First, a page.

When you say Domain Name System (DNS), you might think, naturally enough, of domain names and the technical details of running your Internet connection. You might be concerned about denial of service attacks on your website, or someone hijacking and defacing it.
While those certainly matter, DNS isn't just for looking up Web URLs any more; it's used by software to check licences, by video services to get around firewalls and, all too often, by hackers stealing data out from your business. Plus, your employees may be gaily adding free DNS services to their devices that, at the very least, mean you're not in full control of your network configuration. It’s a fundamental part of your infrastructure that’s key to business productivity, as well as a major avenue of attack, and you probably have very little idea of what’s going on.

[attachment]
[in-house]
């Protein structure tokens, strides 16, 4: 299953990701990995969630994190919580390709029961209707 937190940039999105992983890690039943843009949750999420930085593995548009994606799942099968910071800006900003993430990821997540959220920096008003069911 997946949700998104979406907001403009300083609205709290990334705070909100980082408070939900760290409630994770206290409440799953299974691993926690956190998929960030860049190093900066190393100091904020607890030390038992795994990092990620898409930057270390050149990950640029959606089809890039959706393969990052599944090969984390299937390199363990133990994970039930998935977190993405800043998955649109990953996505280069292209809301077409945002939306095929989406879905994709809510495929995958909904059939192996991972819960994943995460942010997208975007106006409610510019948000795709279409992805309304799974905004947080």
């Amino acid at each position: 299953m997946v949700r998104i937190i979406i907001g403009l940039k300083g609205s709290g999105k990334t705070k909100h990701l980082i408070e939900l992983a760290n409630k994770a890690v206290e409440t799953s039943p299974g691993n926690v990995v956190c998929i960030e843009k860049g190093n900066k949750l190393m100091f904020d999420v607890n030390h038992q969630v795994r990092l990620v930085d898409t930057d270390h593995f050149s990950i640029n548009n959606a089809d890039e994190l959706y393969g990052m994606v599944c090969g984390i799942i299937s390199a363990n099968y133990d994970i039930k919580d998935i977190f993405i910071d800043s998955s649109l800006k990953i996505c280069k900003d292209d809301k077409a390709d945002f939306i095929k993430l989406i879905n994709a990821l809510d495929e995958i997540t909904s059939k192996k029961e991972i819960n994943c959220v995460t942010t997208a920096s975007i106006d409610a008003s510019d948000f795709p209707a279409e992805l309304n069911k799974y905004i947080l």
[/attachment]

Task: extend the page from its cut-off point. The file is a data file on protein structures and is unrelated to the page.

DNS is the most ubiquitous protocol on the Internet, but it’s also probably the most ignored. Data Leak Protection (DLP) systems that check protocols used by email, web browsers, peer-to-peer software and even Tor, often neglect DNS. “Nobody looks much at DNS packets, even though DNS underlies everything,” says Cloudmark CTO Neil Cook. “There’s a lot of DLP done on web and email but DNS is sitting there, wide open.”
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